How Rich Was Cleopatra and Other Pharaohs?
Famed for beating the men at their own game, Cleopatra has always had a place in our consciousness. From the Shakespearean play to that Hollywood picture, to bars of luxury soap, her image conveys a sense of beauty, wealth, womanhood, and power. But how much money was behind that beautiful diplomatic façade? Compared to today’s billionaires, is Cleopatra considered super wealthy or just stinking rich? And how do the other pharaohs fare on today’s rich list?
Cleopatra was one of history’s best loved and well known figures, famed for using her beauty, intellect, and wit to make political advantage. In Arabic circles, however, she is known more as a scholar than a lover and a fighter, and 400 years after her death, a statue of Cleopatra was erected at the religious center of Philae (phi-lee) with sub-Saharan pilgrims traveling north to Egypt to pay homage. Some historians say that she was beautiful, while others claim that she was rather plain. Some say she was war hungry others say scholarly, but one fact all historians do agree on - Cleopatra was totally rich.
Born in 69 BC, Cleopatra was part of the Macedonian dynasty that ruled Egypt. from the death of Alexander the Great in 323 BC to Cleopatra’s death and Roman conquest in 30 BC. She forged political alliances and was said to have been extremely charming and able to adapt her personality to whomever she was entertaining. Her life has been dramatized by William Shakespeare and subject to a feature film starring Elizabeth Taylor. Modern everyday products named after her legacy include a popular soap brand, a perfume line, make-up, ladies tights, and women’s boots.
The Egyptian economy during Cleopatra’s reign was rudely healthy, and by today’s standards, she herself was fabulously wealthy. The industries flourishing in Egypt at the time included glass, wheat, linen, oils, papyrus, and unguents – and these were all essentially royal monopolies that Cleopatra would have benefited directly from. Plus all her subjects paid taxes to the crown on every namable salable item, so indirectly she benefited from all commerce outside of the royal monopoly. From this, we can calculate that Cleopatra pocketed roughly half of all Egypt’s produce and her annual cash revenue was to the tune of 12,500 silver talents. The average wage of a priest in Cleopatra’s day was by comparison 15 talents a year. The most lavish of funerals would have cost a single talent. By today’s standards, Cleopatra was a billionaire on a Bill Gates level. On one contemporary Rich List, Cleopatra is positioned at number 22, a few points behind John D. Rockefeller but ahead of Napoleon and J.P. Morgan. The same list valued her at a net worth of 95 billion, which is about the same as Mark Zuckerberg and Elon Musk combined. On Money Magazine’s historic list of the world’s richest women, Cleopatra sits one place above Catherine the Great at number 7.
Cleopatra wasn’t Egypt’s first female pharaoh; before her came Hatshepsut who took a stake of gold mines with an output of about 2 billion dollars in today’s money and controlling one of the largest empires in the ancient world, and taking control of vast stores of copper, gold, and precious stones. Female pharaoh Hatshepsut is historically the 9th richest woman in the world, two places behind Cleopatra, in Money Magazine’s list.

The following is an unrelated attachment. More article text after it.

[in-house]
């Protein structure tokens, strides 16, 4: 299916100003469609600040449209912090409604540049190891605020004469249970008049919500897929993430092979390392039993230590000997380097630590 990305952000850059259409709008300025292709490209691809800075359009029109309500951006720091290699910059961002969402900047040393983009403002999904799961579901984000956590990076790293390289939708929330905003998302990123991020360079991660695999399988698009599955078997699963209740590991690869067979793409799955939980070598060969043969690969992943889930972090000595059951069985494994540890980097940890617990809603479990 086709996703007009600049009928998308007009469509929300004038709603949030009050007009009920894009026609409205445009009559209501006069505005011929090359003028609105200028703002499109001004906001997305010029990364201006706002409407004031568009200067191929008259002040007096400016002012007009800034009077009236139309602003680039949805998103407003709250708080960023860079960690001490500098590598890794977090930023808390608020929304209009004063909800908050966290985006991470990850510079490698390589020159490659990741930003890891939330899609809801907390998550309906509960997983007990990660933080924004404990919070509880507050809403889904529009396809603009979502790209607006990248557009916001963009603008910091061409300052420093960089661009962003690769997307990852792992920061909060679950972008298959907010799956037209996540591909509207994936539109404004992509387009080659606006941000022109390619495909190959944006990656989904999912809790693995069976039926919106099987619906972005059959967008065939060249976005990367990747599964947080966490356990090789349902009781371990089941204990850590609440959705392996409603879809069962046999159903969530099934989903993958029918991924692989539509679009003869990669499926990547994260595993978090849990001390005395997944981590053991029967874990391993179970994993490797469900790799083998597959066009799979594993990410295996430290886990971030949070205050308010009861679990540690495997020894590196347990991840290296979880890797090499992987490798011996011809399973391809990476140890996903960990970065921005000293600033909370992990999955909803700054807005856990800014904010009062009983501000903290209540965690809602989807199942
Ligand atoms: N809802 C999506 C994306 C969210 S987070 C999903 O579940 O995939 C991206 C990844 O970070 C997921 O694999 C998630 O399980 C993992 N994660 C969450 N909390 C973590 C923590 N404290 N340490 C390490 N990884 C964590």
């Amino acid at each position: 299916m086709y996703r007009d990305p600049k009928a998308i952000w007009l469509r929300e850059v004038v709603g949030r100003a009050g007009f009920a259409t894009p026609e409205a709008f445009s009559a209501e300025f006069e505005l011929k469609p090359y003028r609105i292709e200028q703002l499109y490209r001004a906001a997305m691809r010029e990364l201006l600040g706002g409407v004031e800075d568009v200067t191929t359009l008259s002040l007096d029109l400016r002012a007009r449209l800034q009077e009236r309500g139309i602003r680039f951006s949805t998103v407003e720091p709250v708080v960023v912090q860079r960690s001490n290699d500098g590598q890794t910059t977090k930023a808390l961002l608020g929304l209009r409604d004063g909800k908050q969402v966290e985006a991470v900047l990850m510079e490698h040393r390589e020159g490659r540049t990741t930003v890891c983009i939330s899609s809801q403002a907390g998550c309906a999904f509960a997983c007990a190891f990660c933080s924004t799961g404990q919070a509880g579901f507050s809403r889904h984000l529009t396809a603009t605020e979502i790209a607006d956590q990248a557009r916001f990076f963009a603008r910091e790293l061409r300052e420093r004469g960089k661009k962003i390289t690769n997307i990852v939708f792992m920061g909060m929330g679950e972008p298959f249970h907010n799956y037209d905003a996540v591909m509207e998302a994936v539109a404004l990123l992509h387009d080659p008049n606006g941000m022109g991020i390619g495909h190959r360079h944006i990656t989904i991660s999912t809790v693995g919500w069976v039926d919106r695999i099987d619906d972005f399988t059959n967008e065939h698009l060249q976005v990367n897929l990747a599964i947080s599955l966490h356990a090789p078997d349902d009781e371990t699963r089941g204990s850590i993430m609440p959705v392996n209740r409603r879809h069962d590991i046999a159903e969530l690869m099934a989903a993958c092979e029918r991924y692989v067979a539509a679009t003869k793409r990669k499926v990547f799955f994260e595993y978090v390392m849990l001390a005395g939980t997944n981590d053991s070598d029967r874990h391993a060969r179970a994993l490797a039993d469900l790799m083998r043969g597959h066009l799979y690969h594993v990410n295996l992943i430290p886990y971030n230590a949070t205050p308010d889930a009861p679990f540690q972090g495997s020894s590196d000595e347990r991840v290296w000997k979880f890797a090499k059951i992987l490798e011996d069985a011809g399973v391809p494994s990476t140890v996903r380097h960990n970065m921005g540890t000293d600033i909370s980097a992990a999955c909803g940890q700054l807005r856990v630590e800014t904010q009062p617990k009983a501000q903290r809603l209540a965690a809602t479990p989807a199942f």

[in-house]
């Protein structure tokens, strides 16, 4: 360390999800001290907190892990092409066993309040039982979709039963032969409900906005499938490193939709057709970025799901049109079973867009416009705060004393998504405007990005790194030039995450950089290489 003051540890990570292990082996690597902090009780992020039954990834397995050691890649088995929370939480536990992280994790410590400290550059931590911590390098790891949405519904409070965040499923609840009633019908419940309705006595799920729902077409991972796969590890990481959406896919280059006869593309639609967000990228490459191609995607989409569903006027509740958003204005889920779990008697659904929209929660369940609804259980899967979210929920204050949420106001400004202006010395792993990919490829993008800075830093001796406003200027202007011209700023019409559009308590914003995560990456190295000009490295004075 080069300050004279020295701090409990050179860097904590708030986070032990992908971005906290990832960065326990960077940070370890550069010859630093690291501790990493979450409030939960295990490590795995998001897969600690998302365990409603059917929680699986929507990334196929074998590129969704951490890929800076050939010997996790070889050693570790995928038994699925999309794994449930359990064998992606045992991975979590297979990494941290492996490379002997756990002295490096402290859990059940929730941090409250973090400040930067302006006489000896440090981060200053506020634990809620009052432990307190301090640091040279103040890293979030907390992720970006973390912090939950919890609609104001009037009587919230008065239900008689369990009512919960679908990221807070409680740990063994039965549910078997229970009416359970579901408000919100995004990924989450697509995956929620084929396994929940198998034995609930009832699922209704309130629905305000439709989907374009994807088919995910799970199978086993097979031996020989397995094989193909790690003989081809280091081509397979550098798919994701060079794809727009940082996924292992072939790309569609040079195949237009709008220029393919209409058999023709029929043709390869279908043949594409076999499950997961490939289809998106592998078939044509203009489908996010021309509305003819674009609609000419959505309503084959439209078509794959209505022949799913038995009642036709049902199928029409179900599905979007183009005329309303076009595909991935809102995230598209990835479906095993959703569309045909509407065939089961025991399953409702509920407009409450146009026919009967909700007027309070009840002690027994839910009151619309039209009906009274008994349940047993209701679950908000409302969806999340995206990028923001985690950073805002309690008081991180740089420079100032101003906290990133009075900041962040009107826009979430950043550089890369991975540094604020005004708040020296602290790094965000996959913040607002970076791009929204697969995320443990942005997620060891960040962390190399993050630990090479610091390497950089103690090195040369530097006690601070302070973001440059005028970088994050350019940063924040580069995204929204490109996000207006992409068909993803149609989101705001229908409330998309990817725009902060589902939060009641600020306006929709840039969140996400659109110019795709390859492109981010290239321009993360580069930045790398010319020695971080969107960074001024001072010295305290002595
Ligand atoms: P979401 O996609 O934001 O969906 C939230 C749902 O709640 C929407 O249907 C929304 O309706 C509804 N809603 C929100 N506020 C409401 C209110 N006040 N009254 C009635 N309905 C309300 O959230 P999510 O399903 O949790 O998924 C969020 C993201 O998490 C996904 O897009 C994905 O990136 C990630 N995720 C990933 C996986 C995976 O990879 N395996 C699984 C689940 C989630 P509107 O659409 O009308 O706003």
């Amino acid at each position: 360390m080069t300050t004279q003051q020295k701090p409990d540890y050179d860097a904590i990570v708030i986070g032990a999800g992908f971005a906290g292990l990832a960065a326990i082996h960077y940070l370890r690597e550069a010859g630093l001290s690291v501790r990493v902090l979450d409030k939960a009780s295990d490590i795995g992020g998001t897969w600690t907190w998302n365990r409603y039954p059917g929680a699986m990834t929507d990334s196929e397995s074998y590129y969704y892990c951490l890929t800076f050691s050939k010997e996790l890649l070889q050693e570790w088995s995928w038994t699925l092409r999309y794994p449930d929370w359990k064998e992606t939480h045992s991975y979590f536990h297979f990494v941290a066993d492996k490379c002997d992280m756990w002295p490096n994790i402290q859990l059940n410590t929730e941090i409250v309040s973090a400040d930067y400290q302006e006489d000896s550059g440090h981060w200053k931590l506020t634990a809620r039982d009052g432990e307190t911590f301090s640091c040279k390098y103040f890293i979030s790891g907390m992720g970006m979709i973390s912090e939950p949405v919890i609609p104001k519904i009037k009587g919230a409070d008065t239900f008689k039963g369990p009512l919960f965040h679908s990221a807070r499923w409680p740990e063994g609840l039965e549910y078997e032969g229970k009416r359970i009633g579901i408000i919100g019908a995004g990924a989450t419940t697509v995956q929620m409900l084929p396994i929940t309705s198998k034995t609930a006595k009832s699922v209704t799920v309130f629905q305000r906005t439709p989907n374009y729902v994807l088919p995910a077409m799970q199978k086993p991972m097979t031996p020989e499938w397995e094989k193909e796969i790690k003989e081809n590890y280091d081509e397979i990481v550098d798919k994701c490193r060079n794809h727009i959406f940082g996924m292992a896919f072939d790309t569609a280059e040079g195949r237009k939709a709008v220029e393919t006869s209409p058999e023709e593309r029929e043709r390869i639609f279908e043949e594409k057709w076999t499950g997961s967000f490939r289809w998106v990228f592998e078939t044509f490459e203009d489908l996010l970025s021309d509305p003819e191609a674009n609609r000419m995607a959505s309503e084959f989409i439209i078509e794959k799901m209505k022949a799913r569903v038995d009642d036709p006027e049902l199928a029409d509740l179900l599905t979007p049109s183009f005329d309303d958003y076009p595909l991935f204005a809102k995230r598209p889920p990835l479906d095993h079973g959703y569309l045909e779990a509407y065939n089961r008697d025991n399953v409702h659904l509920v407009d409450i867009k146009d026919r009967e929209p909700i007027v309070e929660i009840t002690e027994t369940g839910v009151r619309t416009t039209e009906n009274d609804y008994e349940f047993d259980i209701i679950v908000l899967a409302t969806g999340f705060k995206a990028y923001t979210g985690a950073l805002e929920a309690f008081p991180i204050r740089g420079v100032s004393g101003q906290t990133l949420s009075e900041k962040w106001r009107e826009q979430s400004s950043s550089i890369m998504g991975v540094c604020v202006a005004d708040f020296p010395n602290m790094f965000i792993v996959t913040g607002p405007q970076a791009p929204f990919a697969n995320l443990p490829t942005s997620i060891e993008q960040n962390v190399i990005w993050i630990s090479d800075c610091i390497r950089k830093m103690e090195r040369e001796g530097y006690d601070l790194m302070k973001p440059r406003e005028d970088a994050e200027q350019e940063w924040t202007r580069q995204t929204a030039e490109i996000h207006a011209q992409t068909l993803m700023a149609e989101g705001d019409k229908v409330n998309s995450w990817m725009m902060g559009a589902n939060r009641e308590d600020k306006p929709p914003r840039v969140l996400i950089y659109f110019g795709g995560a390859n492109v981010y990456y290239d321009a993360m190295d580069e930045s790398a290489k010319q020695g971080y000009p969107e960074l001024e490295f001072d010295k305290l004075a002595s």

The rich and famous of ancient Egypt lived in decadent times of high fashion, parties, wine, and sex, and when the party was finally over, just before they died, the truly rich had to make arrangements to get themselves mummified (immortality was a commodity for the truly rich) and the tombs are teaming in information about these pharaohs. When King Tut’s tomb was opened in November 1922 the priceless gold therein simply stunned explorers and looters alike. The contents of the tomb were insured for 680 million dollars before going on display in Switzerland in 2004. Although King Tutankhamun was a relatively unknown and unimportant boy king, the discovery of the tomb did beg the question – What treasures must be contained within the tombs of the more celebrated pharaohs?
Possibly the richest of the pharaohs was Amenhotep III who led Egypt during the height of the golden age and has the distinction of having the most surviving statues and monuments of any of the Pharaohs. Crowned as a child, Amenhotep lived in a time of great prosperity and artistic splendor when Egypt became the richest and most powerful nation in the world. So rich in fact that it was envied by the likes of Babylonia, Assyria and Mitani, and Amenhotep’s letters show that he was not above sending gold to surrounding kings to avoid conflict. Amenhotep reinforced his position with a massive building program with monuments dedicated to the Egyptian gods, particularly Ra, the sun god, whose body is the shape of a man, and whose head is that of a falcon or hawk.
The most greatly admired is Ramses II who was the greatest of the pharaohs and most celebrated due to his military mind and cunning. Ramses was interestingly born outside of the royal line but his family’s servitude to the royal family won him access to the throne where he became admired as a great warrior. Ramses lived to 96 years of age, had over 200 wives and concubines, 60 daughters and 90 sons, and his name is inscribed on virtually every Egyptian ancient site. Ramses even built his own city with military compounds and pleasure palaces called House of Ramses and his influence and wealth was so great that when he eventually died in 1213 BC, the people of Egypt burst into panic as it was commonly believed that the day Ramses died, the world would end. And if that isn’t rich, what is?
So, Does Cleopatra and the other Pharaoh’s wealth surprise you? Let us know in the comments! !